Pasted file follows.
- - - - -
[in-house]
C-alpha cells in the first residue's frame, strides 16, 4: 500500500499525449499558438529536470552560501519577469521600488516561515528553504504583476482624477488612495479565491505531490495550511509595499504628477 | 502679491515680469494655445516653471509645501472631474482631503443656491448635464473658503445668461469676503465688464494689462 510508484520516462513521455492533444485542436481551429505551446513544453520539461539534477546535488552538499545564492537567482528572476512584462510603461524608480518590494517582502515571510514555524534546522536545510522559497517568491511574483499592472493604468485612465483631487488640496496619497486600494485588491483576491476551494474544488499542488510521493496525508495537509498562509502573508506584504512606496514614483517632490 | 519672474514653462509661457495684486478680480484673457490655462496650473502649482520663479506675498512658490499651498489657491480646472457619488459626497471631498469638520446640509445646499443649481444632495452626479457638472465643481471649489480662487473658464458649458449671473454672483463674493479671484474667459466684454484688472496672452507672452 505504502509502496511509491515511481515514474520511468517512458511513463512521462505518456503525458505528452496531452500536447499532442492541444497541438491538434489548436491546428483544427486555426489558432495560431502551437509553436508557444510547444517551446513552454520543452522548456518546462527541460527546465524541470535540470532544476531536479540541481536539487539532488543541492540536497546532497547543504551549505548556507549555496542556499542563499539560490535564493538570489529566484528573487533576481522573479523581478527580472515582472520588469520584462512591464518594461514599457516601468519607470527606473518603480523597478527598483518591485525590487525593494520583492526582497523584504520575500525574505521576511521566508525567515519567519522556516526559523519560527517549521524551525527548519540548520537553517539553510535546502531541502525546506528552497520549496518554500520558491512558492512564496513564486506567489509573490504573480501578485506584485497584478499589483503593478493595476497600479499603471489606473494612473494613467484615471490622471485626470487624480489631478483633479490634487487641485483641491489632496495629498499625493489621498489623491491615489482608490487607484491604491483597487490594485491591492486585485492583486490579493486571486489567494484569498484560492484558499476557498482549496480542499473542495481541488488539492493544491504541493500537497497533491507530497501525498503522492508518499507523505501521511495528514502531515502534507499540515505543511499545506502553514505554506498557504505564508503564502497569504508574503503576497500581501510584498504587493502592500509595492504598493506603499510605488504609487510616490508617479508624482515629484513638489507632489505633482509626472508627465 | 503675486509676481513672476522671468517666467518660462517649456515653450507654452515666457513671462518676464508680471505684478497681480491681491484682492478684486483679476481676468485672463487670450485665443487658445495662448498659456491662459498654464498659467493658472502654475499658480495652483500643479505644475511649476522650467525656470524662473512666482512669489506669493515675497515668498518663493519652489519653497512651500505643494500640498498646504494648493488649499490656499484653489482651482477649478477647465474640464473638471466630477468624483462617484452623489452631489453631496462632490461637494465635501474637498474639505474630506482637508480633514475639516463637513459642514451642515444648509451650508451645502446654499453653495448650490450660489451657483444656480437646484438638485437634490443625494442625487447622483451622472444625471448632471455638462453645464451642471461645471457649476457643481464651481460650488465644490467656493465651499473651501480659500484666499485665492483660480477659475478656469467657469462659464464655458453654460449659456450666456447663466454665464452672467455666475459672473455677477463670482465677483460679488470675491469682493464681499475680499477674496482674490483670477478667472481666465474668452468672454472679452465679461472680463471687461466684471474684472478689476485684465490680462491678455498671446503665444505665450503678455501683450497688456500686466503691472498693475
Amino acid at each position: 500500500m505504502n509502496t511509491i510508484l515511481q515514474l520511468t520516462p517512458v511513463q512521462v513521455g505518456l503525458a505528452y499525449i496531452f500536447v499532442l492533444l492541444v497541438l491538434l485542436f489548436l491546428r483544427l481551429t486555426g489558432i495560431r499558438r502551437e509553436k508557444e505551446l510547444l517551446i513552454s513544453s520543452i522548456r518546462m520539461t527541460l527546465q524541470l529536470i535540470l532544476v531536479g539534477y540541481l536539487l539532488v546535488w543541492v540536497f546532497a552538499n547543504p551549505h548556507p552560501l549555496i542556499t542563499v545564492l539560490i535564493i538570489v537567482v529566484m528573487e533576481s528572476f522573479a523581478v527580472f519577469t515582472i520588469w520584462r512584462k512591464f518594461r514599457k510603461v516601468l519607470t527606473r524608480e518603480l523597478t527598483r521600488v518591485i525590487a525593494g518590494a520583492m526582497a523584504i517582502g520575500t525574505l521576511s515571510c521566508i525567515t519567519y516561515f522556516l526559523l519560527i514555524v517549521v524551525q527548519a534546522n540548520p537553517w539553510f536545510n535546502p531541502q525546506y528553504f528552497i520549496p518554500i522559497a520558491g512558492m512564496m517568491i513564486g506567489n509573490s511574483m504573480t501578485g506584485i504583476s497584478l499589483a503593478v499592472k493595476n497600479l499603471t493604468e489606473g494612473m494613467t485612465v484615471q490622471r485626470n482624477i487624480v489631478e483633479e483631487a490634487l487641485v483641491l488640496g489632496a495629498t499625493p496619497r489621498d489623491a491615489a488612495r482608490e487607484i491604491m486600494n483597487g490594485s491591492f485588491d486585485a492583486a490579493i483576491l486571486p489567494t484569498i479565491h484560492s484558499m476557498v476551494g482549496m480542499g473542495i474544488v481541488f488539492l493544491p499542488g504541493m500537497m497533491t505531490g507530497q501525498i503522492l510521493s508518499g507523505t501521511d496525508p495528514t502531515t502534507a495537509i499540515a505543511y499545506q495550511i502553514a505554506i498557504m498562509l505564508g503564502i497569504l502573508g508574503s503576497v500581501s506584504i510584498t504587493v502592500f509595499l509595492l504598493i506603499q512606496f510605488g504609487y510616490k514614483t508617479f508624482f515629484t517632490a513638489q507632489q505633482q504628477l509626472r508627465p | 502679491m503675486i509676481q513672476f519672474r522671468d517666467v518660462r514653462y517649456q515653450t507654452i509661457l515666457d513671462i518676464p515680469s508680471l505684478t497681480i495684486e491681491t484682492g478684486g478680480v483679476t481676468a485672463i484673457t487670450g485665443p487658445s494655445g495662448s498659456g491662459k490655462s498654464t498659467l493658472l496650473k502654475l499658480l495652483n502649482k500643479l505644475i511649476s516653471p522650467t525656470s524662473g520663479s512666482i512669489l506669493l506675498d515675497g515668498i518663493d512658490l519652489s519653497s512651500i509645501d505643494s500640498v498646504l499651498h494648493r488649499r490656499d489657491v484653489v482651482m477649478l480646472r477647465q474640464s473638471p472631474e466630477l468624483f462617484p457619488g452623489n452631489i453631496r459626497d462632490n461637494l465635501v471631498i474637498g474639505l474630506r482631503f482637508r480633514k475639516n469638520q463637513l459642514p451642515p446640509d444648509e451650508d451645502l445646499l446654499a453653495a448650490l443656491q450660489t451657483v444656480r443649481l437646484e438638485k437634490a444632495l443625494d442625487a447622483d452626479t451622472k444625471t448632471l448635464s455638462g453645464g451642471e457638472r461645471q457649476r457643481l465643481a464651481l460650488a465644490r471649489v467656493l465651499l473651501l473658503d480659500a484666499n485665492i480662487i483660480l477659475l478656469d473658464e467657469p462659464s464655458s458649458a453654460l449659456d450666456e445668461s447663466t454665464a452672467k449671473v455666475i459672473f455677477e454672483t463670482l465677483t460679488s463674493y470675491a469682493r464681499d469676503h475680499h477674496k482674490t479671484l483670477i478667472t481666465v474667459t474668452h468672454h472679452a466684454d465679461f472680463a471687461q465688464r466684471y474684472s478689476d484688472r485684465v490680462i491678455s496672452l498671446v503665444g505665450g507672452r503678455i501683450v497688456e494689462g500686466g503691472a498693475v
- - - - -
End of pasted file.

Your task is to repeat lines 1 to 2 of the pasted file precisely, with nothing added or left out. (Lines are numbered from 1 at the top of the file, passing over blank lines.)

[in-house]
C-alpha cells in the first residue's frame, strides 16, 4: 500500500499525449499558438529536470552560501519577469521600488516561515528553504504583476482624477488612495479565491505531490495550511509595499504628477 | 502679491515680469494655445516653471509645501472631474482631503443656491448635464473658503445668461469676503465688464494689462 510508484520516462513521455492533444485542436481551429505551446513544453520539461539534477546535488552538499545564492537567482528572476512584462510603461524608480518590494517582502515571510514555524534546522536545510522559497517568491511574483499592472493604468485612465483631487488640496496619497486600494485588491483576491476551494474544488499542488510521493496525508495537509498562509502573508506584504512606496514614483517632490 | 519672474514653462509661457495684486478680480484673457490655462496650473502649482520663479506675498512658490499651498489657491480646472457619488459626497471631498469638520446640509445646499443649481444632495452626479457638472465643481471649489480662487473658464458649458449671473454672483463674493479671484474667459466684454484688472496672452507672452 505504502509502496511509491515511481515514474520511468517512458511513463512521462505518456503525458505528452496531452500536447499532442492541444497541438491538434489548436491546428483544427486555426489558432495560431502551437509553436508557444510547444517551446513552454520543452522548456518546462527541460527546465524541470535540470532544476531536479540541481536539487539532488543541492540536497546532497547543504551549505548556507549555496542556499542563499539560490535564493538570489529566484528573487533576481522573479523581478527580472515582472520588469520584462512591464518594461514599457516601468519607470527606473518603480523597478527598483518591485525590487525593494520583492526582497523584504520575500525574505521576511521566508525567515519567519522556516526559523519560527517549521524551525527548519540548520537553517539553510535546502531541502525546506528552497520549496518554500520558491512558492512564496513564486506567489509573490504573480501578485506584485497584478499589483503593478493595476497600479499603471489606473494612473494613467484615471490622471485626470487624480489631478483633479490634487487641485483641491489632496495629498499625493489621498489623491491615489482608490487607484491604491483597487490594485491591492486585485492583486490579493486571486489567494484569498484560492484558499476557498482549496480542499473542495481541488488539492493544491504541493500537497497533491507530497501525498503522492508518499507523505501521511495528514502531515502534507499540515505543511499545506502553514505554506498557504505564508503564502497569504508574503503576497500581501510584498504587493502592500509595492504598493506603499510605488504609487510616490508617479508624482515629484513638489507632489505633482509626472508627465 | 503675486509676481513672476522671468517666467518660462517649456515653450507654452515666457513671462518676464508680471505684478497681480491681491484682492478684486483679476481676468485672463487670450485665443487658445495662448498659456491662459498654464498659467493658472502654475499658480495652483500643479505644475511649476522650467525656470524662473512666482512669489506669493515675497515668498518663493519652489519653497512651500505643494500640498498646504494648493488649499490656499484653489482651482477649478477647465474640464473638471466630477468624483462617484452623489452631489453631496462632490461637494465635501474637498474639505474630506482637508480633514475639516463637513459642514451642515444648509451650508451645502446654499453653495448650490450660489451657483444656480437646484438638485437634490443625494442625487447622483451622472444625471448632471455638462453645464451642471461645471457649476457643481464651481460650488465644490467656493465651499473651501480659500484666499485665492483660480477659475478656469467657469462659464464655458453654460449659456450666456447663466454665464452672467455666475459672473455677477463670482465677483460679488470675491469682493464681499475680499477674496482674490483670477478667472481666465474668452468672454472679452465679461472680463471687461466684471474684472478689476485684465490680462491678455498671446503665444505665450503678455501683450497688456500686466503691472498693475